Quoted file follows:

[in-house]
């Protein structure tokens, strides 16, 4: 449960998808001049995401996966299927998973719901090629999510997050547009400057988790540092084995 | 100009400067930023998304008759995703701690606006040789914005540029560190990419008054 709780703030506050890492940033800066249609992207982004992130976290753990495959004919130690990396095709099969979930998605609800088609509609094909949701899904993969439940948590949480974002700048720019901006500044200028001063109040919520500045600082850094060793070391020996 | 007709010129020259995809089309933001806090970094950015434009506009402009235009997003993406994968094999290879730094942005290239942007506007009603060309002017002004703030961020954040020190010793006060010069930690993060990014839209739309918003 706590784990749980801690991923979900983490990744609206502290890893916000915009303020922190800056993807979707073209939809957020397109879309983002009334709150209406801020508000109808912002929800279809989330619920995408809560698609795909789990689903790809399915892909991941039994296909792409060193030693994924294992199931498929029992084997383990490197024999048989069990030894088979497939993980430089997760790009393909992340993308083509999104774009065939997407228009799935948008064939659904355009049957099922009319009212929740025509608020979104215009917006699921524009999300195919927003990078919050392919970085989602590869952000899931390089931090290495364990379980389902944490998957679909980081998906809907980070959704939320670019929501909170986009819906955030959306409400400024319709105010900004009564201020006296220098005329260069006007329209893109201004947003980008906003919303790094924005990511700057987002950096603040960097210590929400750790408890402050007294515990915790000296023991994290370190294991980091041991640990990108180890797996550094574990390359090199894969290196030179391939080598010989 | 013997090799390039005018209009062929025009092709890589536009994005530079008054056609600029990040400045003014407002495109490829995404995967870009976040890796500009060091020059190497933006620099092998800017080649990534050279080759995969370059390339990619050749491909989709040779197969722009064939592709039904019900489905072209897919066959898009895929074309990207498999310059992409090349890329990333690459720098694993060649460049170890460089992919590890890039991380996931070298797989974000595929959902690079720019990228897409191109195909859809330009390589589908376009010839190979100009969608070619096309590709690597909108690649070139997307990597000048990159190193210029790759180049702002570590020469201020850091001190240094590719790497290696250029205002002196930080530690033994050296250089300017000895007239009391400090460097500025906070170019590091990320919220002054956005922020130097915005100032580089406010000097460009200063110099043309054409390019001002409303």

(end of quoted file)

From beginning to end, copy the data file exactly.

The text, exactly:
[in-house]
């Protein structure tokens, strides 16, 4: 449960998808001049995401996966299927998973719901090629999510997050547009400057988790540092084995 | 100009400067930023998304008759995703701690606006040789914005540029560190990419008054 709780703030506050890492940033800066249609992207982004992130976290753990495959004919130690990396095709099969979930998605609800088609509609094909949701899904993969439940948590949480974002700048720019901006500044200028001063109040919520500045600082850094060793070391020996 | 007709010129020259995809089309933001806090970094950015434009506009402009235009997003993406994968094999290879730094942005290239942007506007009603060309002017002004703030961020954040020190010793006060010069930690993060990014839209739309918003 706590784990749980801690991923979900983490990744609206502290890893916000915009303020922190800056993807979707073209939809957020397109879309983002009334709150209406801020508000109808912002929800279809989330619920995408809560698609795909789990689903790809399915892909991941039994296909792409060193030693994924294992199931498929029992084997383990490197024999048989069990030894088979497939993980430089997760790009393909992340993308083509999104774009065939997407228009799935948008064939659904355009049957099922009319009212929740025509608020979104215009917006699921524009999300195919927003990078919050392919970085989602590869952000899931390089931090290495364990379980389902944490998957679909980081998906809907980070959704939320670019929501909170986009819906955030959306409400400024319709105010900004009564201020006296220098005329260069006007329209893109201004947003980008906003919303790094924005990511700057987002950096603040960097210590929400750790408890402050007294515990915790000296023991994290370190294991980091041991640990990108180890797996550094574990390359090199894969290196030179391939080598010989 | 013997090799390039005018209009062929025009092709890589536009994005530079008054056609600029990040400045003014407002495109490829995404995967870009976040890796500009060091020059190497933006620099092998800017080649990534050279080759995969370059390339990619050749491909989709040779197969722009064939592709039904019900489905072209897919066959898009895929074309990207498999310059992409090349890329990333690459720098694993060649460049170890460089992919590890890039991380996931070298797989974000595929959902690079720019990228897409191109195909859809330009390589589908376009010839190979100009969608070619096309590709690597909108690649070139997307990597000048990159190193210029790759180049702002570590020469201020850091001190240094590719790497290696250029205002002196930080530690033994050296250089300017000895007239009391400090460097500025906070170019590091990320919220002054956005922020130097915005100032580089406010000097460009200063110099043309054409390019001002409303």